Knit the Look: Alex Yuryeva’s plaid pullover

Knit the Look: Alex Yuryeva's plaid pullover

What could be more appropriate for the 1st of September than an image of a plaid pullover, eh? (Even if temps are headed into the ’90s over here.) This black-and-white number was photographed on model Alex Yuryeva, and my inner back-to-schoolgirl wants it. Debbie Bliss’ Tartan Sweater pattern is a perfect match in terms of the kind and scale of the plaid, and at least one of the recommended yarns comes in black and white. (Another option would be Quince and Co’s Osprey in Frost and Crow, pictured.) All we need to do to make it more like Alex’s is to knit solid black ribbing at the waist and cuffs before embarking on the plaid, and then knit a black ribbed neckband instead of the turtleneck. The only hardship is finding a copy of Milano, the Debbie Bliss booklet this pattern was published in. Why oh why don’t people make things available for download?

See Vanessa’s post for more views of Alex’s outfit and sweater.

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Street style photo © Vanessa Jackman; used with permission

 

New Favorites: Summer’s last temptation

New Favorites: Summer's last temptation

Just as summer is winding down, I found myself tempted by a pile of oatmeal linen yarn on markdown at Craft South the other day, followed by an email from the Purl Bee with this Box Pleat Top sweater pattern, pictured above, which made me regret having left the yarn at the store. It’s too late for me to knit this sweet little tank for this year, but I’m putting it at the top of my list for next spring.

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PREVIOUSLY in New Favorites: from Pom Pom 14

Queue Check — August 2105

Queue Check — August 2015

It’s a bit late in the month for my monthly queue assessment, but it’s also crazy to me that in the weeks since my July Queue Check — in the midst of the move and all — I knitted a whole turtleneck sweater that wasn’t even really on my radar at that point. (Which I finally added to Ravelry, by the way.) As promised, I’m working on a second version, with not discontinued yarn, and will be publishing the pattern as soon as I can make that happen. I’m thinking of doing this one as a marl, as seen in that swatch up there. But I want to do one more swatch in another yarn (not marl) before I commit.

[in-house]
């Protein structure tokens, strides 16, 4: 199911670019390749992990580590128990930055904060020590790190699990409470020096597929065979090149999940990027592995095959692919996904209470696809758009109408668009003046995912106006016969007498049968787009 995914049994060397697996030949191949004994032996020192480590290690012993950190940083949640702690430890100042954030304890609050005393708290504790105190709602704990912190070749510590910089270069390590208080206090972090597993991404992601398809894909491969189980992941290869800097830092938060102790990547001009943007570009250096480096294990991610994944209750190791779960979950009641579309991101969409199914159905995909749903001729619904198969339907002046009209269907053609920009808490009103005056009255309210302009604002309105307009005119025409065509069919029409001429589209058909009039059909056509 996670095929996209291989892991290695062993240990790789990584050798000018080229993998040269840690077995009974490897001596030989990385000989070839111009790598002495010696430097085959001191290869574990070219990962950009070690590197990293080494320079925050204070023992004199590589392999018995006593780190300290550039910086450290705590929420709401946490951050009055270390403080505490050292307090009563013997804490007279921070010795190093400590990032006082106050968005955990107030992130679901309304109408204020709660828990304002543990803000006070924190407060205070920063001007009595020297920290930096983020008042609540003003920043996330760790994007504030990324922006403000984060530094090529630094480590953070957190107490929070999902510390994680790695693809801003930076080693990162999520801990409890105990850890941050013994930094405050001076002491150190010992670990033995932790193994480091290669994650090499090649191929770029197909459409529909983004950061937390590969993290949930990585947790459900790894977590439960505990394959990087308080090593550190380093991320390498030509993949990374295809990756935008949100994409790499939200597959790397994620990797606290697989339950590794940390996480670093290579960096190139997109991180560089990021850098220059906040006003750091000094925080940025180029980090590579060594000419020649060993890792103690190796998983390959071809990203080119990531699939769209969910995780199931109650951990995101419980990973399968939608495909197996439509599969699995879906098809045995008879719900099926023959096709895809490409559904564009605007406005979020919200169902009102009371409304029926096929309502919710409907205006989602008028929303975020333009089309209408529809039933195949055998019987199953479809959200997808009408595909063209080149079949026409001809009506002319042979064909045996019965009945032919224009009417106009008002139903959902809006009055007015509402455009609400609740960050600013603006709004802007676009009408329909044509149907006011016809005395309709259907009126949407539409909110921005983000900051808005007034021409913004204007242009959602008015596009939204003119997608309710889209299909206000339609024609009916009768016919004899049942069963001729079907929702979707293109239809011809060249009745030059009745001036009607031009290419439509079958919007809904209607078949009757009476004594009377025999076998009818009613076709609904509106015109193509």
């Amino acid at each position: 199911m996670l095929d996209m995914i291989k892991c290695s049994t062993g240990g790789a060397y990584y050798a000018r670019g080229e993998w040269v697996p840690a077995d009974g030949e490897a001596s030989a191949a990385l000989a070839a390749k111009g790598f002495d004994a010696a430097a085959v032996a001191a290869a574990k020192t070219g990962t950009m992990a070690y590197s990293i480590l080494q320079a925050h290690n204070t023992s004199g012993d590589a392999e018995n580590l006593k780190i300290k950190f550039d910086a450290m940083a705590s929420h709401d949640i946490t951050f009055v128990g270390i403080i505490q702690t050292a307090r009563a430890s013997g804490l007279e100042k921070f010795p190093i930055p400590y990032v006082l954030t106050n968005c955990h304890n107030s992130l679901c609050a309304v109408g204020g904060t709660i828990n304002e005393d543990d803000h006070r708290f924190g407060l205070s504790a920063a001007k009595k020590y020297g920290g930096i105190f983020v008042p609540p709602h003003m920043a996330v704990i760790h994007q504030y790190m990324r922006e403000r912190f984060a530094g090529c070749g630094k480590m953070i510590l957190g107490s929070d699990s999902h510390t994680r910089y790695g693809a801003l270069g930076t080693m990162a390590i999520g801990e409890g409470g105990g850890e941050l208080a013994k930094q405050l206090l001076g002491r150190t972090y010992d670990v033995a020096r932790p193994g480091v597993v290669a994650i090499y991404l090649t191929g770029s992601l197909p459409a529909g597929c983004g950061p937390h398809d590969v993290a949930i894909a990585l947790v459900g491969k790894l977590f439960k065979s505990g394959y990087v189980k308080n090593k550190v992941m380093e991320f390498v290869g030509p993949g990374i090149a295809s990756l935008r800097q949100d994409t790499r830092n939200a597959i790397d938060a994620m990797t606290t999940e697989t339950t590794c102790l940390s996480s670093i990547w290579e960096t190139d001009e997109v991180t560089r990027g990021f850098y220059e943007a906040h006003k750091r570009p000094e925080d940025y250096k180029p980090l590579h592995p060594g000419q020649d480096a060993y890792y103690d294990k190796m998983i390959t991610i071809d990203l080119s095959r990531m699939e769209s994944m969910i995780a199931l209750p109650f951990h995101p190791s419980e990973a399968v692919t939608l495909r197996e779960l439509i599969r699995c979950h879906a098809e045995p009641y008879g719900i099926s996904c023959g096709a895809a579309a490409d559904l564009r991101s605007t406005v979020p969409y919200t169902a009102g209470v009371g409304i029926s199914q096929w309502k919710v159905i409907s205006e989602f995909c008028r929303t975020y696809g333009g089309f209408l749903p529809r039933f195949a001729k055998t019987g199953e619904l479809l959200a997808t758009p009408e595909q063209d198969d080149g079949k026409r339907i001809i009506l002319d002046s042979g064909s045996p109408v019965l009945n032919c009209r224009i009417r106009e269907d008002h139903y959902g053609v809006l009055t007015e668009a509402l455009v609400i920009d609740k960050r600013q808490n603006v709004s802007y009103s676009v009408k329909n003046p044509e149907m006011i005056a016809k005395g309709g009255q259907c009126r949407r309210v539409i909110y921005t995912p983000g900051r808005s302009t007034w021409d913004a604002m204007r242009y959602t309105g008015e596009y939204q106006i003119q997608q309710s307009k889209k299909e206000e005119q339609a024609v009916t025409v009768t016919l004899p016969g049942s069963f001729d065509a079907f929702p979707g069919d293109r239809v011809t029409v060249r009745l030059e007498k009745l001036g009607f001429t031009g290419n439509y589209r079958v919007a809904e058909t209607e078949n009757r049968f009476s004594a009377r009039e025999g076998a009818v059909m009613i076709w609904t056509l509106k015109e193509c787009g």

The marl swatch is Lark — two crows and an egret — and it seems like Lark might be all I’m knitting with for the foreseeable future. The colorwork swatch, also in Lark, is for this fall’s big Fringe and Friends Knitalong! (And yes, there is a mistake in my swatch.) I’m keeping that a secret a little bit longer, but will tell you for now that it is a bit of a weird choice — in a good way. It does involve OPTIONAL colorwork, is a fantastic first sweater if you’ve not knitted one before, and I have an amazing panel lined up. This one is a much quicker, simpler knit than last year’s Amanda cardigan, but offers lots of great meat for discussion and room for people to get creative and so on. It’s going to be a blast and I can’t wait to tell you more! Just be ready for a really fun knitalong announcement in mid-September. (Here’s one more hint, it has to do with that green sweater I knitted in the spring.) Meanwhile, I’m swatching and deciding about colors. I like this grey/black/ivory combo but what I really want the finished sweater to be is navy and black. I just fear for my eyesight and my sanity if I decide to do that!

I also think I’m giving up on the idea of having a Rhinebeck sweater in my queue. The colorwork sweater will have be my Rhinebeck sweater. And why shouldn’t it? It will be totally worthy.

In addition to the big turtleneck and preparations for the big knitalong, I’m still working on my Hermaness Worsted (in Shelter, which got neglected during the move — no brain for lace — but has progressed quite a bit since this photo) and about to cast on my Laurus (in Lark) (Marsh and Egret). Telling you: it’s a Lark-fest over here right now.

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PREVIOUSLY in Queue Check: July 2015

Knit the Look: Slouchy sweater perfection

Knit the Look: Slouchy sweater perfection